Let the music play on
In the world of music festivals, the bigger the show, the better it goes. Here’s looking at how three new events in India cracked the code to success in their very second year
The recently concluded Supersonic could well become the poster child of music festivals in India. In its second year itself, there was no ground this beachside outing in Goa hadn’t covered.
The lit up South stage at the Magnetic Fields festival that was held in Rajasthan in December 2014. Pic Courtesy/ Raoul Bajaj
The impressively diverse line-up included the gods of EDM — Above & Beyond, Paul van Dyk, Dillon Francis, Dash Berlin, The Chainsmokers; the festival venue, with its three spectacular stages, had something for everyone — from a large play arena and a special selfie booth to a three-tier VIP section and a spacious food court, complete with beachside benches and canopies.
Held in the peak holiday season (December 27-30), this edition drew over 75,000 people, as compared to 50,000 in 2013.
“The shift from 2013 to 2014 has not been easy. A lot of brainstorming, ideating and ground research has gone into prepping up for 2014,” reveals Jaideep Singh, Senior Vice President and Business Head, Viacom 18, the organisers.
Gareth Emery at Supersonic
No crowd too big
The weekend before, around 35,000 people attended another music festival in its second year, Enchanted Valley Carnival (EVC). This included fans travelling all the way from areas that one wouldn’t typically associate with Electronic Dance Music (EDM) culture — like Surat, Ahmedabad, Kolhapur, Nashik, and Indore.
Although only one edition-old, the festival, which is held in Aamby Valley in Lonavla couldn’t have offered revellers a more tempting music debauchery — headliner David Guetta (who, it must be mentioned, descended on the festival in a seaplane), a most breathtaking and mammoth main stage, adventure sports right inside the music arena, and what-have-you.
A chaiwallah at Magnetic Fields. Pic courtesy/Nishant Shukla
“The main stage production was twice as grand as last year’s, and we had more people coming in than we what we expected. We plan to stick to this scale for this year, maybe add a stage for the 2015 edition, but the focus now will be to give people a better experience,” says Shoven Shah, director, Twisted Entertainment, the organisers.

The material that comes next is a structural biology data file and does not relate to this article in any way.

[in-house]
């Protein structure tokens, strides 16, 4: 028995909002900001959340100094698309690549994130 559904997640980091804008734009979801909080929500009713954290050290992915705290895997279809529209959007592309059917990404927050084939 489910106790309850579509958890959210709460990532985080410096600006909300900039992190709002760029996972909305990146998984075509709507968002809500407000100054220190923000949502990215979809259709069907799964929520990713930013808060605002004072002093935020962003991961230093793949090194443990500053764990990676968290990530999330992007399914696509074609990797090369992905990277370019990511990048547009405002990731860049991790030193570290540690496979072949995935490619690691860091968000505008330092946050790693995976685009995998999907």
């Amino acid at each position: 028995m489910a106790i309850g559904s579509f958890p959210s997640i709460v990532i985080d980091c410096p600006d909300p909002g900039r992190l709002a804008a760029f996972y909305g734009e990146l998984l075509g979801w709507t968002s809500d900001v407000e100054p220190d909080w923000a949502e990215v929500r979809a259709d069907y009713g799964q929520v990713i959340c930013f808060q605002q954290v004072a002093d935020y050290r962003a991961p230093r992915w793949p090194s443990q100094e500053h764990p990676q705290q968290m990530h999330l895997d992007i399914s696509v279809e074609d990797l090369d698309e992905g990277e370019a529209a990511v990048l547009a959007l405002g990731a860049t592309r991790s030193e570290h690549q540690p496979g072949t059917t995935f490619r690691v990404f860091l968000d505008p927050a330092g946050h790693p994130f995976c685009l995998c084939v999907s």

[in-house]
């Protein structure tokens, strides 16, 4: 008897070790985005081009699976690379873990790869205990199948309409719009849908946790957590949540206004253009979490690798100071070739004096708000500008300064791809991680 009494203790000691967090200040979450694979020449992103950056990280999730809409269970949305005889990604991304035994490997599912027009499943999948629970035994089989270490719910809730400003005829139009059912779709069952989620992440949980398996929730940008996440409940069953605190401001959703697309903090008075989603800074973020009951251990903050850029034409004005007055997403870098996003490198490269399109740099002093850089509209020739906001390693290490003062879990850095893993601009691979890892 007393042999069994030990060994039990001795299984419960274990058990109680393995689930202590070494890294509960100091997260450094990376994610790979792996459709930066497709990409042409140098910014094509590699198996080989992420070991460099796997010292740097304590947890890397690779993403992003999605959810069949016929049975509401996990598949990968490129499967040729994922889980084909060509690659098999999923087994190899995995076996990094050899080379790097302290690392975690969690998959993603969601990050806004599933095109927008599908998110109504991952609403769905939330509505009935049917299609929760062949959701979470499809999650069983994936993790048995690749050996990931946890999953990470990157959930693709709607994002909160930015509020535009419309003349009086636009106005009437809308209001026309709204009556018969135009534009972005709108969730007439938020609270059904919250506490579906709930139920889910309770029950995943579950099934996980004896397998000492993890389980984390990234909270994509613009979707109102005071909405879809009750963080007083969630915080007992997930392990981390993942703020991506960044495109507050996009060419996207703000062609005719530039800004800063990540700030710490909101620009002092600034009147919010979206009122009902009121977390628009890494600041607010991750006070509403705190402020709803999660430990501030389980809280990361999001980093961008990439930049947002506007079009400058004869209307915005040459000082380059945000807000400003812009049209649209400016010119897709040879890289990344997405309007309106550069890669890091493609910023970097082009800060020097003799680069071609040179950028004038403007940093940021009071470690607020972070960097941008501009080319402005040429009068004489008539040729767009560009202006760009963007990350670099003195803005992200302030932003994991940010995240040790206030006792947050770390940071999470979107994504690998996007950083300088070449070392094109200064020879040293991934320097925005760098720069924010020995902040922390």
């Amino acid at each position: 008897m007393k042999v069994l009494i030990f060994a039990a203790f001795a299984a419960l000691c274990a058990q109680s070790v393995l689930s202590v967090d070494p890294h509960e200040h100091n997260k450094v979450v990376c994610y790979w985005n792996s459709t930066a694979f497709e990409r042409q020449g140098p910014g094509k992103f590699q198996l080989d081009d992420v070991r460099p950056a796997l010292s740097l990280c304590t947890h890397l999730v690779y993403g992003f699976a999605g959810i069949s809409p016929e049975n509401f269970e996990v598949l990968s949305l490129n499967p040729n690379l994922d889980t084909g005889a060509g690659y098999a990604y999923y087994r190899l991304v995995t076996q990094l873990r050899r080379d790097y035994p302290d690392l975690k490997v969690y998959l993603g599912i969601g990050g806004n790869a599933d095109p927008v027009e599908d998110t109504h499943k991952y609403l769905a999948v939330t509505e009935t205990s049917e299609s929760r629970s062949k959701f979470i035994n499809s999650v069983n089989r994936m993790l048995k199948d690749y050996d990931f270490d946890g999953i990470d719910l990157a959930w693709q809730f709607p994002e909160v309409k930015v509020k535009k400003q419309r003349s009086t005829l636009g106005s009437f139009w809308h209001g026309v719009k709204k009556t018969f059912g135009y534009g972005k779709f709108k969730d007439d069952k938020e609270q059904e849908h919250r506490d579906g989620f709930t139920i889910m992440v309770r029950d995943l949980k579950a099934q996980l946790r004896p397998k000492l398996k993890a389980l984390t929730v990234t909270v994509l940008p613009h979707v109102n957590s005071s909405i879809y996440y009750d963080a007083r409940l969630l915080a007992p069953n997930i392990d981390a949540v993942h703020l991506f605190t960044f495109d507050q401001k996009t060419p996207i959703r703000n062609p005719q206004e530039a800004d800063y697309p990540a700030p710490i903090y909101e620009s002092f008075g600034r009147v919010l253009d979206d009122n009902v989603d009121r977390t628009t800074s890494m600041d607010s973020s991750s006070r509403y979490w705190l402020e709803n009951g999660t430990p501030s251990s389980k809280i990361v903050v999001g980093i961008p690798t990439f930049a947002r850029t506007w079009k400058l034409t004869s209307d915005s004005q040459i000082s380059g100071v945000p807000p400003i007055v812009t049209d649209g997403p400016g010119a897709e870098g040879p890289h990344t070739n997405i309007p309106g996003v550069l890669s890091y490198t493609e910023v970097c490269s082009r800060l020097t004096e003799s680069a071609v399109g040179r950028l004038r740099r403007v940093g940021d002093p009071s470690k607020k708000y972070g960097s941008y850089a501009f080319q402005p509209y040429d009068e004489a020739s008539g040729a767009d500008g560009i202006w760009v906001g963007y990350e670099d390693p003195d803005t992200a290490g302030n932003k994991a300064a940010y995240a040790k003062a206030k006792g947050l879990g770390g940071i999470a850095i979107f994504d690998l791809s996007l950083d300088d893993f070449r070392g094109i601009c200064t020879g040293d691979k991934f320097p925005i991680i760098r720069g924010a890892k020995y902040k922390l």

At 2,000 campers, the campout area at the festival might have been bursting at the seams, but it also spoke of another success — the victory of pulling in five times the number of campers as the debut edition last year.
A giant-sized chameleon lords over the venue of the Enchanted Valley Carnival
The weekend prior to this hill escape, a desert festival managed to draw the crème de la crème of lovers of non-mainstream EDM and visual arts. Magnetic Fields, held in the magnificent Alsisar Mahal in Shekhawati, Rajasthan, saw a beautiful and somewhat odd marriage between the past and the present; the 17th century structure provided a spellbinding backdrop to the stages where young DJs and musicians performed their futuristic fare. The festival witnessed twice as many people as last year, and the tickets and stay packages sold out in a jiffy of being announced.
A flying start
What is surprising, or maybe not, is that while most now-established festivals have taken a good four to six years to perfect themselves, these three festivals attacked the scene with all guns blazing in their first year itself; the result being that the second was a scaled up version of the first.
The reason is obvious: as businesses, music festivals have a huge market to tap into, one that is populated by consumers who are mainly young college-going spendthrifts. Make hay while the sun shines, seems to be the catchword.
Each festival cashed in on its biggest USP — location — and went ahead and added bonuses such as niche or popular artistes on the line-up, grand production scale and on-ground experiences to make it a holistic affair.
So while at Supersonic, one marvelled at the sheer innovation of the stage designs themed around Industrial Revolution, at EVC, the camping was the adventure (campers had to make do with half a bucket of water for bath!), and at Magnetic Fields, the prospect of enjoying eclectic music rolling round the clock attracted many.
Branding it right
An important part of the preparation of a successful annual event is to ensure that the brand of music festival stays active throughout the year, and especially reach out to the 18-30 age bracket. Not to mention an engaging social media presence with its well-oiled machinery of feeding in regular festival-related information.
“In the run-up to Supersonic 2014, various artistes have performed in clubs, college festivals and opening shows as part of our brand extension, Supersonic Club Nights, Supersonic 101 and Supersonic Arcade. In 2014, we have had close to 100 events as part of Supersonic. Our plan is to reach out to more colleges and clubs in our endeavor to connect with larger audiences,” signs off Singh.
Another music fest debuts
Goa will have another music festival next week, which will see artistes such as Alisa, Dolphin, Parikrama, Karsh Kale, Mara, Kohra, Janux, XP Voodoo and Christ Burstein FT.
On: January 24 and 25
At: La Brise, Beach Road, Candolim.
A hit music festival must offer these
>> An offbeat location, so that there’s loads to do inside and outside of the festival.
>> A diverse line-up of artistes with international headliners, so that no one who comes is disappointed.
Supersonic’s second edition in Goa
>> An amazing ambiance (think bonfire gatherings, after-parties, pop-up music gatherings).
>> Safe and clean camping areas and good on-ground facilities (read: porta potties; restrooms, for the uninitiated, ATMs, food courts, shuttle service).
>> An active and interactive social media presence so that any query can be addressed straight to and answered by the organisers.